The mean and standard deviations of the attributes were also computed. A total of 22 attributes were categorized under five dimensions as follows: • • • • • Tangibility (4 attributes) Reliability (5 attributes) Responsiveness (4 attributes) Assurance (4 attributes) Empathy (5 attributes) The questionnaire was divided into four sections.Tahir & Bakar 330 Contrary to the large number of studies of service quality in the banking industry in the west. These two studies were conducted on Islamic financial institutions and adopted the CARTER model as suggested by Othman and Owen (2000. A total of 300 questionnaires were distributed and only 255 were useable for analysis The questionnaire designed for this study was based on the widely accepted SERVQUAL model. studies are still considered scarce. . The third section dealt with the respondents’ satisfaction levels and lastly on demographic profiles of the respondents. 2001). for example. Sudin et. Data and Methodology The respondents selected were customers of commercial banks in three states in the East Coast region of Malaysia. The first section was designed to measure the respondents’ expectations (E) regarding service quality in the banking industry. It is hoped that this study will be the platform for discussing the issues on service quality and customer satisfaction in the Malaysian banking industry. A five-point Likert Scale ranging from strongly disagree = 1 to strongly agree = 5. (2004) and Izah and Wan Zulqurnain (2005). The second section was related to respondents’ perceptions (P) of service quality actually provided by the commercial banking industry in Malaysia. In Malaysia. studies on service quality were conducted by for example. Finally. Statistical Package for Social Science (SPSS) package will be used to analyse the data set. al. was used to measure the 22 attributes under five dimensions mentioned above. A frequency distribution was used to describe the sample. 3. paired t-tests were used to test the significant difference between sample means.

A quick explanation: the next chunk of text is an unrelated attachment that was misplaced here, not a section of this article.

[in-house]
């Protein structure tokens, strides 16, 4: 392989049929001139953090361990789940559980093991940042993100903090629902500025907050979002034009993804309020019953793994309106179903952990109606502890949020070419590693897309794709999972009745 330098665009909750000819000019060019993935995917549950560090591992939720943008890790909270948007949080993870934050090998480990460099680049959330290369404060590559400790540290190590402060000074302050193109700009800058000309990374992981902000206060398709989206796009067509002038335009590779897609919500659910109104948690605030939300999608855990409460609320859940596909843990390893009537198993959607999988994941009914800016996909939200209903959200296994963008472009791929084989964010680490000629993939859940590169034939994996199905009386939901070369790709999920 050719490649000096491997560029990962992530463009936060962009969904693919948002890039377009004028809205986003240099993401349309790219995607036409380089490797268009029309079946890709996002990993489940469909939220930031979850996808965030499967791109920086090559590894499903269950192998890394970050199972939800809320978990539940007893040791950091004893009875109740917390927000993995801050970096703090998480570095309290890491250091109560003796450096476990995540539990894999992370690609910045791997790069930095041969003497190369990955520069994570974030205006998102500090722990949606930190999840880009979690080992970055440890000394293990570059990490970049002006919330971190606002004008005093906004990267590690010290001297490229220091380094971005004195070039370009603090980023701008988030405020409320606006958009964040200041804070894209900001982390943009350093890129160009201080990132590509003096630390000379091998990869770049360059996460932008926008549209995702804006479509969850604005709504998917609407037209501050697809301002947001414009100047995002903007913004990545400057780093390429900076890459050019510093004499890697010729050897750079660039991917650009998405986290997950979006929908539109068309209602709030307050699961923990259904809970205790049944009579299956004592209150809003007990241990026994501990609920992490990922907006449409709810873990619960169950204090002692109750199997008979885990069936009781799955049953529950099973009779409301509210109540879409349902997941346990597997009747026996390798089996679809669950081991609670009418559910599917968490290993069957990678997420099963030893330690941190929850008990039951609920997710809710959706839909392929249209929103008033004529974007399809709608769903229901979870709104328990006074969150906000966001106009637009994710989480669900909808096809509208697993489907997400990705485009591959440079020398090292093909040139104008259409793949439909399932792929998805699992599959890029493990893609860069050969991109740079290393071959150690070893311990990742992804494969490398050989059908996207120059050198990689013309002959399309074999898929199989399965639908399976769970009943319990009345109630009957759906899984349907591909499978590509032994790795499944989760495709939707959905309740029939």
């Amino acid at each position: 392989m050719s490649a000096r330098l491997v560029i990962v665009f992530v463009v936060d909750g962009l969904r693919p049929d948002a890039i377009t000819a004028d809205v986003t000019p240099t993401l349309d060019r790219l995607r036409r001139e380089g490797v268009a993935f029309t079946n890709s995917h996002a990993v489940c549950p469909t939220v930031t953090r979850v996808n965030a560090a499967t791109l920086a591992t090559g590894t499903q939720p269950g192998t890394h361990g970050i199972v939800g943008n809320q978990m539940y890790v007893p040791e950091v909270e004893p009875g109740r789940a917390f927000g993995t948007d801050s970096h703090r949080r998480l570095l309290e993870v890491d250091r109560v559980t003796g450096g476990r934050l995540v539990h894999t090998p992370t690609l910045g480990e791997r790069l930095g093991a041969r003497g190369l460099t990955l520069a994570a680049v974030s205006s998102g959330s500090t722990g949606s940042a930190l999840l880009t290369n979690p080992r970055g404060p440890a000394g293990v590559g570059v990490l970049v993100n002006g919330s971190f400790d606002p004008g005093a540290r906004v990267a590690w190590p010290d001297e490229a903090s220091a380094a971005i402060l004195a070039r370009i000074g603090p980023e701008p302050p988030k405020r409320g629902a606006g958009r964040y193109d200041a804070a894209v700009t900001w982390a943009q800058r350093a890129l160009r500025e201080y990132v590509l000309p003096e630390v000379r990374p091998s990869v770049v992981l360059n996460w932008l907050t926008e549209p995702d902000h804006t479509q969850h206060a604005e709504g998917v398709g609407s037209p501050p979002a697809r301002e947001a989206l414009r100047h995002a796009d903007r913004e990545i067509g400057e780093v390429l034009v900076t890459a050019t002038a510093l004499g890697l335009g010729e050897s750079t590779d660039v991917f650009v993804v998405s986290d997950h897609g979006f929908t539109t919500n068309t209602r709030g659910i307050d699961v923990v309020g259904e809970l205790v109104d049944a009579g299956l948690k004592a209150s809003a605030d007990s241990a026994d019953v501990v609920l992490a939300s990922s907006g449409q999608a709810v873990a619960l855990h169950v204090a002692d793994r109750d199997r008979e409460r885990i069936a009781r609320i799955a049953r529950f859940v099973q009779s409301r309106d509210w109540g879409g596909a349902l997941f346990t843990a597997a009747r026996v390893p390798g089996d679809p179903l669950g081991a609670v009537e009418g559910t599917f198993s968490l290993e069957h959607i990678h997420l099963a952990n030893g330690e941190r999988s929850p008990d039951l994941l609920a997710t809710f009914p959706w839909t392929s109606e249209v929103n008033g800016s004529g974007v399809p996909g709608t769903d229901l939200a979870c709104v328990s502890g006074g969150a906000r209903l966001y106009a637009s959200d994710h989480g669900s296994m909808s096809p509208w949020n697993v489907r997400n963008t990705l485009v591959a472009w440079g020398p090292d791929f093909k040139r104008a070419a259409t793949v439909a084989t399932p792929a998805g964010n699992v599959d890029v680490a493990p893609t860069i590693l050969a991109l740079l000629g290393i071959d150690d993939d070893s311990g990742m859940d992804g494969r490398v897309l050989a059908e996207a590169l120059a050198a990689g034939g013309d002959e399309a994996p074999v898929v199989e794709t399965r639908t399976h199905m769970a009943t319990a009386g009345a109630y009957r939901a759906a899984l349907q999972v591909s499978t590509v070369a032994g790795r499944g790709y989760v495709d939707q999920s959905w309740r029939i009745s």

<0.000 per year and worked in the private sector (51 percent). using paired t-test. <0. In the table. More than 50 percent of the respondents had a University or college education. 20 “staff giving customers best interest at heart” (-0. a negative gap indicates that customers perceived that the level of service provided by banks did not meet their expectations.2 Analysis of Service Quality Gap (Gap 5) This analysis was done in order to measure the gap between the customers’ expectations and their perceptions of the commercial banking industry. The biggest gaps (≥0.42) was pertaining to responsiveness followed by assurance (-0.50).39). In computing the paired-t test of SERVQUAL scores. a positive gap indicates that customers perceived that the level of service quality exceeded their expectations. based on the 22 items or attributes pertaining to service quality. 8 “staff performing services right the first time” (-0. Findings and Discussion 4.37). showed a statistically significant difference on all the 22 attributes examined.36 (sig. <0.50). 4. These attributes in those dimensions were the most serious shortfalls and require serious attention by banks in terms of making improvements. The overall Gap 5 score was -0.51 sig.Tahir & Bakar 331 4. we found that the biggest gap (-0. and 12 “staff willingness to help” (0. On the other hand. reliability (-0. empathy (-0.05). the overall service quality provided by the commercial banks was below customers’ expectations. <0.54 sig.27).35) and tangibility (-0. A comparison of bank customers’ actual perceptions of service quality with their expectations.50) were found in the following attributes. which indicated that.50).51 sig. The results are presented in Table 1. 28 percent of these respondents earned more than RM24. When we ranked the dimension according to gap scores. public sector (19 percent) and the remainder (30 percent) worked either in semi government agency or selfemployed. The bigger the gap. the serious the level of service quality is from the customers’ point of view.1 Analysis of Demographic Profiles of Respondents The sample of bank customers consisted of more females (59 percent) than males (41 percent). 22 statements of the SERVQUAL in the questionnaire which represent the expectations and perceptions statements were grouped and linked according to the five dimensions as mentioned earlier. .